I have never really been a cuddly toy sort of gal, in fact I thought many toys were pretty scary. During my brief childhood I much preferred collecting Matchbox cars and marbles to playing with dolls, poor ‘Sindy’ ended up bald, painted blue and buried in the garden! (It was a perfectly legitimate ending to an ‘art experiment’ not a psychotic episode, honest! lol)
Of course, my parents and other relatives had bought me various stuffed animals over the years, all destined to languish at the bottom of the plywood toy box that stood at the end of my bed. They did, eventually, get to see the light of day when my sons were small so please don’t feel too sorry for them…
When I say ‘cuddly’ toys, of course I am referring to toys that weren’t really very cuddly at all, they were more like hairy bricks! Having been a tot in the sixties, toy manufacturers were yet to discover the delights of plush fabrics and soft wadding. Instead, it was perfectly acceptable to give children solid, animal-shaped missiles of woven wool stuffed with straw. Great for lobbing at annoying siblings but not so nice to chew on.
Despite my lack of interest in these things, and of course because my own two played with them for a little while, (before Care Bears, He-Man and Lego took over), I do recall some of them in great detail. There was a grey, almost square elephant with white leather tusks; a poodle, (so iconic of the sixties, with it’s pom-pom tail and belled collar); a rather odd version of Donald Duck who’s hard plastic beak could easily poke your eye out; a pig in dungarees who stood upright, (think he was ‘Pinky’ or ‘Perky’ from the same named TV show… whoever bought him obviously couldn’t afford both), and of course Jacko the monkey… a hugely popular toy at the time.
I remember going into Woolworths and looking up, to see what seemed like hundreds of these rather scary, I thought, apes, hanging from the rafters by their eerily human-like plastic hands. Their faces were made of the same molded plastic too and were formed into a fixed grin that made the eyes crinkle. Anthropologists these days, would most likely say they had expressions that indicated the desire to tear ones face off…
Unfortunately, my father mistook my look of curious horror as one of desire, quite a common error I’ve encountered in men over the years, and bought me one of the blasted things. To make it just slightly worse, he chose one of the ‘special addition’ versions with a Beatles hairstyle!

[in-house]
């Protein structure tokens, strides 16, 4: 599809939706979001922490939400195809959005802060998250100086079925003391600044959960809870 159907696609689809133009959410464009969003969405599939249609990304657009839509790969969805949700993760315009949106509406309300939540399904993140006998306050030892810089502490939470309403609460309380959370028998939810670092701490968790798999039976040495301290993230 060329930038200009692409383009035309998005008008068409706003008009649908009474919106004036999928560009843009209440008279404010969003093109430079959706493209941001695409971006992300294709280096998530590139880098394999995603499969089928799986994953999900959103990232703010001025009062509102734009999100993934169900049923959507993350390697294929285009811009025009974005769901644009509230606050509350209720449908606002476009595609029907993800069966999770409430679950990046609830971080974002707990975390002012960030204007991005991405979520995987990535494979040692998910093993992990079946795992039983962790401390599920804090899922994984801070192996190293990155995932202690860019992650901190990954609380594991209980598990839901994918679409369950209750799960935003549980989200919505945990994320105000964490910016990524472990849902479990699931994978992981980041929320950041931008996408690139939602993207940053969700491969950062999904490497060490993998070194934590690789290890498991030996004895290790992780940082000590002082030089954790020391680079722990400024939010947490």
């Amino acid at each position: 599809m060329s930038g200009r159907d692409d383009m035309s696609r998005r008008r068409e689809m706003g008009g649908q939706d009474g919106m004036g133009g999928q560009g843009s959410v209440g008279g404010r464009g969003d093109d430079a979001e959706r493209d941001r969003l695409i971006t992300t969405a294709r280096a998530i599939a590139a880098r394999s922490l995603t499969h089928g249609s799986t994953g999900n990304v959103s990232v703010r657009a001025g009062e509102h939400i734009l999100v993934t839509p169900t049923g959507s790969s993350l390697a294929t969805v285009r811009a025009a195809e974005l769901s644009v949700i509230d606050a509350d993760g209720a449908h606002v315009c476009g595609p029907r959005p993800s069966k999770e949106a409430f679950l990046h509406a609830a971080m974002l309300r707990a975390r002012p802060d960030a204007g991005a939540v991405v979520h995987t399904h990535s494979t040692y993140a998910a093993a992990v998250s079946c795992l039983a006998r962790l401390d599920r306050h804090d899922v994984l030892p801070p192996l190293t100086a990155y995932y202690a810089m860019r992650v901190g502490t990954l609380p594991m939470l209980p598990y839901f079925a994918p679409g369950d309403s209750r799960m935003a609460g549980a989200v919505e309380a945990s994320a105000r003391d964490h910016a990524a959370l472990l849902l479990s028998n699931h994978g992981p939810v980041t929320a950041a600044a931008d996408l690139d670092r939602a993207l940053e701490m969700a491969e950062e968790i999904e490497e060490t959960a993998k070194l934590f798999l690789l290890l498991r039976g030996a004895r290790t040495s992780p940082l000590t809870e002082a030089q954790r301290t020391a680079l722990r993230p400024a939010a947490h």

He too lay in the dark for a long time. My only regret is that I didn’t hang on to them, they would probably all be worth a fortune now on Ebay!
However, three playthings were given the privilege of sitting out in the light. Gilly and the ‘two teds’. Gilly was the most beautiful black doll who stood two feet tall and would ‘walk’ if you pressed down on her shoulders and propelled her forward. She was dressed in a white lace gown with red leather shoes and had her ears pierced with gold coloured loops. Sadly, all the rubber bands that held her together, perished and she too ended up in a box. The intention was for a toy hospital to one day be found for her. Never quite got round to it and she went off to a charity shop about three years ago. (Spent ages searching for an image for one like her to show you but with no luck sadly).
So we come to the two Teds. In my childish mind, the bigger of the two was male and was vaguely referred to as ‘Big’ or ‘Dad’ Bear, so logically the slightly smaller was ‘Little’ or ‘Mum’…what kind of child can’t even be bothered to give a proper name to their teddies?… (please don’t answer that.) 🙂 Both bears were also straw stuffed and made of a pretty gold coloured mohair. Their paws were patched with brown leatherette and they had glass eyes. The smaller of the two was particularly special because deep inside her belly was a music box.
I can still feel the cold brass key in my fingers as I inserted it into the tiny gap in her back, wound up the cylinder inside and listened in delight to the plink, plink, plink of Brahms Lullaby. As the years passed, the sound became so faint that even laying down with my ear pressed tightly against her, it could barely be heard. An operation was called for (obviously!) and one day, to my big regret, I did indeed cut out the music box.
I don’t have any recollection of what happened to ‘Big Bear’ but astonishingly, ‘Little’ still survives!!
And here she is, in all her battered glory.
The golden mohair is faded and very worn, the paw patches too and her belly is not as plump because the straw has disintegrated and of course a gap remains where her music box once lay. Even my original, childish ‘operation’ stitches remain.
You may well be wondering what triggered this rather long diatribe about stuffed toys. Well, Pat Alinejad, a lovely facebook friend and fellow pattern designer sent me a really sweet gift recently.
Pat designs the most wonderful patterns for soft toys and when I opened the small square box from her, I actually said ‘Awww’…out loud. Inside was the most adorable little teddy, soft and plush with the prettiest face shining out. I immediately named him Toffee and fell a teeny weeny bit in love…
Now, I am NOT going to return to a second childhood and cover my bed in a mountain of fluffy stuff but by the same token, neither will I put Toffee or his well-worn companion away in a dark place. They can keep each other company and sit and watch whilst I get old.
Perhaps just a little bit of me is a cuddly gal after all…